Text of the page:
Written by a survivor of the Bergen-Belsen concentration camp, this moving and important book examines the massive psychic trauma suffered by a generation of Holocaust survivors.
It not only provides both an intimate and personal reflection on these harrowing events, but also offers an in-depth, clinical perspective on an often-misunderstood phenomenon. As a child during this period, the book begins by examining the author's own experience as a refugee in the aftermath of the Holocaust, the psycho- logical impact of displacement after such traumatic events, and his attempt to flee its damage through medical and psychoanalytic training.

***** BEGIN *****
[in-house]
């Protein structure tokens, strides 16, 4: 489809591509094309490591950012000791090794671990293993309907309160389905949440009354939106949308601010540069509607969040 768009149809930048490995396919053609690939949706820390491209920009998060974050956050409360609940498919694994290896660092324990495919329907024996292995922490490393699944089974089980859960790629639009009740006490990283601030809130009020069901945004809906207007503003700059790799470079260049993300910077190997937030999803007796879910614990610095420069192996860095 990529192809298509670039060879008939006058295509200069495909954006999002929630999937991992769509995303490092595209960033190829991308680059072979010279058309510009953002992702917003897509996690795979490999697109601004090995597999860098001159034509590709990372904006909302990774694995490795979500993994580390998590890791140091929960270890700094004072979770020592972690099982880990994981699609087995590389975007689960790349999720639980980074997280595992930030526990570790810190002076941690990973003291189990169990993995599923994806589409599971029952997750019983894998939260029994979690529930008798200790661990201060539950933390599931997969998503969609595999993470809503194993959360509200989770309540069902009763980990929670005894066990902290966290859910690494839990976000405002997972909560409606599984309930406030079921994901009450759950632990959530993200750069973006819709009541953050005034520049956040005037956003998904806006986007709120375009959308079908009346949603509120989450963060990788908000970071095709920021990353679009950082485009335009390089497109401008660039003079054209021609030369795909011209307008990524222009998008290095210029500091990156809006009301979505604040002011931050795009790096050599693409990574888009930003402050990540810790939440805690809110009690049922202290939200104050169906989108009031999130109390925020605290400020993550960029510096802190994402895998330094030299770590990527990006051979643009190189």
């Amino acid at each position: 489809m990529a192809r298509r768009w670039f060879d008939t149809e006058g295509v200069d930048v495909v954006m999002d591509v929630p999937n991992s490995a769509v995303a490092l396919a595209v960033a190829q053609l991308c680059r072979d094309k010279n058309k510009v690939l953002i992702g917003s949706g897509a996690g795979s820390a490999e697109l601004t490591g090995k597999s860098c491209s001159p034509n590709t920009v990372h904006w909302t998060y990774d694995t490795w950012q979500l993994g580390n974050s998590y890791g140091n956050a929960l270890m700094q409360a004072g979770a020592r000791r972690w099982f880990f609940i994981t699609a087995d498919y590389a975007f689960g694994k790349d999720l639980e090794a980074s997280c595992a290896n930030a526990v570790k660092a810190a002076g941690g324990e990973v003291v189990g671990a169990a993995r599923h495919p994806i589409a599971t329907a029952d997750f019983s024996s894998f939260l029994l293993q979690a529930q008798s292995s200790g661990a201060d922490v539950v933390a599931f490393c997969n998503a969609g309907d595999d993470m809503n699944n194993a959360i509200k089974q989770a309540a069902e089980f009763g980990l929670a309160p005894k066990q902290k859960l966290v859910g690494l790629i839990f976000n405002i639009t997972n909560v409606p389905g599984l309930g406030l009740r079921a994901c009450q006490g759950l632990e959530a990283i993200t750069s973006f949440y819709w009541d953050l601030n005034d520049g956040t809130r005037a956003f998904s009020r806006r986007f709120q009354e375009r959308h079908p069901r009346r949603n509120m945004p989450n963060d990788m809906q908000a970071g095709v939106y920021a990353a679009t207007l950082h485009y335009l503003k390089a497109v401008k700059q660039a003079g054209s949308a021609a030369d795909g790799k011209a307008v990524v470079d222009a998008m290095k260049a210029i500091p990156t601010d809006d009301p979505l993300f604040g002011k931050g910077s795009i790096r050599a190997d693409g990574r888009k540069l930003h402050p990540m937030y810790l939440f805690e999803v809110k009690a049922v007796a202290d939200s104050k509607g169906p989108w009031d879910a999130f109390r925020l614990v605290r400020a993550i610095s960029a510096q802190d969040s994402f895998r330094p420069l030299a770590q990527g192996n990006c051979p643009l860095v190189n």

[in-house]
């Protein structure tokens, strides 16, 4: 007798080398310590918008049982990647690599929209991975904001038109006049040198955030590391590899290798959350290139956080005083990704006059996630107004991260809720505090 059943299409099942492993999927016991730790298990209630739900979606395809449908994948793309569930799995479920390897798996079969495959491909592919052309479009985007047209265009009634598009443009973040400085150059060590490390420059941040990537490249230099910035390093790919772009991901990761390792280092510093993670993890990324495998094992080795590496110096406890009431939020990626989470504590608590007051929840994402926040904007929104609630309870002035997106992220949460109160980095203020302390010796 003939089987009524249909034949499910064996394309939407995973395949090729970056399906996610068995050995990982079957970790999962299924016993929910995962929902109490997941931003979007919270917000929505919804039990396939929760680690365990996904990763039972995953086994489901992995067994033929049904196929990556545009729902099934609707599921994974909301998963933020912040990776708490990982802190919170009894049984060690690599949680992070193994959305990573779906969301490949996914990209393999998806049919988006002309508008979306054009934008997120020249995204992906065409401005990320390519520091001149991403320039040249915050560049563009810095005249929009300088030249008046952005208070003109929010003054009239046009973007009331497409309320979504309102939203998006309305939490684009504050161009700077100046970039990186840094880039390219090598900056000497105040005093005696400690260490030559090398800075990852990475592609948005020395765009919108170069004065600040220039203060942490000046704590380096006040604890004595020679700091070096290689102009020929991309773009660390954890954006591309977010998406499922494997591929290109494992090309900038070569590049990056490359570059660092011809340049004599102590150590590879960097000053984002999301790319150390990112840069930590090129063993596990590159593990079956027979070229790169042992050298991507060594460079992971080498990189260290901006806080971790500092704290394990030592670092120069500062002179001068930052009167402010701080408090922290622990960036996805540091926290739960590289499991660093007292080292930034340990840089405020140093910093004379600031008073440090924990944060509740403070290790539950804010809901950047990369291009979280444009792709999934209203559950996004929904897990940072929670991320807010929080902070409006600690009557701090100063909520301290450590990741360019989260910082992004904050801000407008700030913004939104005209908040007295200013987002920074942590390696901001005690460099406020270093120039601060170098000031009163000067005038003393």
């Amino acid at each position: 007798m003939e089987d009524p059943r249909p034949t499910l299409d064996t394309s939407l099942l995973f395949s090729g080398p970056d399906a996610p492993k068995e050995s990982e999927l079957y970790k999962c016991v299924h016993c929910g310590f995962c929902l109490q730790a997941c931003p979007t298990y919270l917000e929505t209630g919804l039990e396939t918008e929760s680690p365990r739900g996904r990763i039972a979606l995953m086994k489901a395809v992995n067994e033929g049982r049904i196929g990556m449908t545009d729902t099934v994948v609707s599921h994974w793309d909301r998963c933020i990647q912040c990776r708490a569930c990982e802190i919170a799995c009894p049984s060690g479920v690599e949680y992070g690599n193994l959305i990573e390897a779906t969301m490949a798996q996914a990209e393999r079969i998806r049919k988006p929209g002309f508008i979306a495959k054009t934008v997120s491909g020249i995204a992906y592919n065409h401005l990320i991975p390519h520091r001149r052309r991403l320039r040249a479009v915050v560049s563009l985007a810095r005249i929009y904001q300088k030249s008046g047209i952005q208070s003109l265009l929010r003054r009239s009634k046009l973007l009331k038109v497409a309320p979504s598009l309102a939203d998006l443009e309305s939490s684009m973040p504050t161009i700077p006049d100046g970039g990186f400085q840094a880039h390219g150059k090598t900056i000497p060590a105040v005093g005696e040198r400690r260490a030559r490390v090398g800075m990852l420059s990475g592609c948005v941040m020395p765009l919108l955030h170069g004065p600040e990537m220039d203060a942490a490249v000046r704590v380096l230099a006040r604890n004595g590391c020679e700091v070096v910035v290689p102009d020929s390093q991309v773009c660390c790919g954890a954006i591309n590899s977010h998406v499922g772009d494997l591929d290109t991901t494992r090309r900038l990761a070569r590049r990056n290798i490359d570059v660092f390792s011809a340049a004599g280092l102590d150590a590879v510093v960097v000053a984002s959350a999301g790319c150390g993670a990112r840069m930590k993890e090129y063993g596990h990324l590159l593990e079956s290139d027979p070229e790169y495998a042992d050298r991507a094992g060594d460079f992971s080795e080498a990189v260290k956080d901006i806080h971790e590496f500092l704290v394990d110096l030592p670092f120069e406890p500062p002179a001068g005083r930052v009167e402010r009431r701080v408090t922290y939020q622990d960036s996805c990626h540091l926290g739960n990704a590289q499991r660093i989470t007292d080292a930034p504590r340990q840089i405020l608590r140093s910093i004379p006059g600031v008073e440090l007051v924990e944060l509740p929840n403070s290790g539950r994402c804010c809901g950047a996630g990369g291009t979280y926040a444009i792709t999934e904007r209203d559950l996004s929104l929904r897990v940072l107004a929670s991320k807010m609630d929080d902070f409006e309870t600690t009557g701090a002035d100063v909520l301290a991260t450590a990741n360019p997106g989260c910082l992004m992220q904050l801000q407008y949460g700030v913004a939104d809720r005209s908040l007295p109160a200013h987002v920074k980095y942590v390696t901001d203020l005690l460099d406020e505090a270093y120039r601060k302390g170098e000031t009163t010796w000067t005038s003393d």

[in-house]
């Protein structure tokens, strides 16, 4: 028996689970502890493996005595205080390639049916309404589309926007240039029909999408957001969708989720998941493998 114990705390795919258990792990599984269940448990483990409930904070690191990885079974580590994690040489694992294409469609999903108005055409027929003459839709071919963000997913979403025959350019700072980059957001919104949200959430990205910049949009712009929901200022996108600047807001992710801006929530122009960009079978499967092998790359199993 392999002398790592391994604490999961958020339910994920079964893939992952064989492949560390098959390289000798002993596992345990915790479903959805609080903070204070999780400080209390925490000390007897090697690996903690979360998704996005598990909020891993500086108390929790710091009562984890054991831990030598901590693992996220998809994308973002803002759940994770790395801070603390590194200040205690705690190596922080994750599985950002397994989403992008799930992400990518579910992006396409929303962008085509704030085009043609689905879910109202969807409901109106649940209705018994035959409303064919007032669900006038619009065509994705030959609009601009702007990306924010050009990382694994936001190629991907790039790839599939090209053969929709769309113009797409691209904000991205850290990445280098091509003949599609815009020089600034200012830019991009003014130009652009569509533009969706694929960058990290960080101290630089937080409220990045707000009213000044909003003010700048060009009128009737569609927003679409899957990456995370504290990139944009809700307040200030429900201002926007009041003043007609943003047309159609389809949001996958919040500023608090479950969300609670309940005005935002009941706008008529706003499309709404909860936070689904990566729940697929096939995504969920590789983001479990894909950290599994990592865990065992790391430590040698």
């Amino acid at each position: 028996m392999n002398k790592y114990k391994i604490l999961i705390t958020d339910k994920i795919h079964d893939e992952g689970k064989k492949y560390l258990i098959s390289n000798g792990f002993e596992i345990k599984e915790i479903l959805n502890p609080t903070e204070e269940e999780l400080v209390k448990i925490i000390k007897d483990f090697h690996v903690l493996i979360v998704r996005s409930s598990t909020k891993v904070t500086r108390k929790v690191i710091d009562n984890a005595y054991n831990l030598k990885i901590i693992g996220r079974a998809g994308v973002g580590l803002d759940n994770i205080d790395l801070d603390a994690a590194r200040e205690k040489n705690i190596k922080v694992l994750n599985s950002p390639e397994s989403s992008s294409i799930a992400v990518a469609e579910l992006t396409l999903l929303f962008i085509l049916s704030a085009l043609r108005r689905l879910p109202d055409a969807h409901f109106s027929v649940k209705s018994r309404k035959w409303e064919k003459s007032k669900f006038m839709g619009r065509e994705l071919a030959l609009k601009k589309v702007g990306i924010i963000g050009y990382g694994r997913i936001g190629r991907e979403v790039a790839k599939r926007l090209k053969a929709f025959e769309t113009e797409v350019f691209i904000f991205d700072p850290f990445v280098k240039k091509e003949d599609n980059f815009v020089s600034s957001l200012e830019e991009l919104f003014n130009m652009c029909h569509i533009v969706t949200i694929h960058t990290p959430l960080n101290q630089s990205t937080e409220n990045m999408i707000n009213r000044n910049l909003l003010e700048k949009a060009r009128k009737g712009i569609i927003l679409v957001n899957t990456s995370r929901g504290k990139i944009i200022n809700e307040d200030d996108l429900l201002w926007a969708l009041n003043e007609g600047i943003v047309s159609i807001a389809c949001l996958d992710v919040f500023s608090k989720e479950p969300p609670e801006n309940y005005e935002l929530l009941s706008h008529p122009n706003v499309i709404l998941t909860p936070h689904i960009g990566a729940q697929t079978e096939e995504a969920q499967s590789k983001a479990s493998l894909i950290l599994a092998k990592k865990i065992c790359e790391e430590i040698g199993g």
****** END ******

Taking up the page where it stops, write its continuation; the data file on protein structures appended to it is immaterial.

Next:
But the second half of the book broadens the perspective to offer a clinical exploration of the psychic effects of surviving the Holocaust.
A range of concepts are addressed and explored, from powerlessness and survivor guilt, to psychic security and recovered memories.
The book concludes by examining how psychic trauma is processed, and the clinical implications for when disorders emerge and dysfunction results. An insightful and honest account of massive psychic trauma, this remarkable book will resonate not only with those affected by or interested in the experiences of Holocaust survivors, but also any clinical practitioner working with clients who have experienced this type of intense trauma.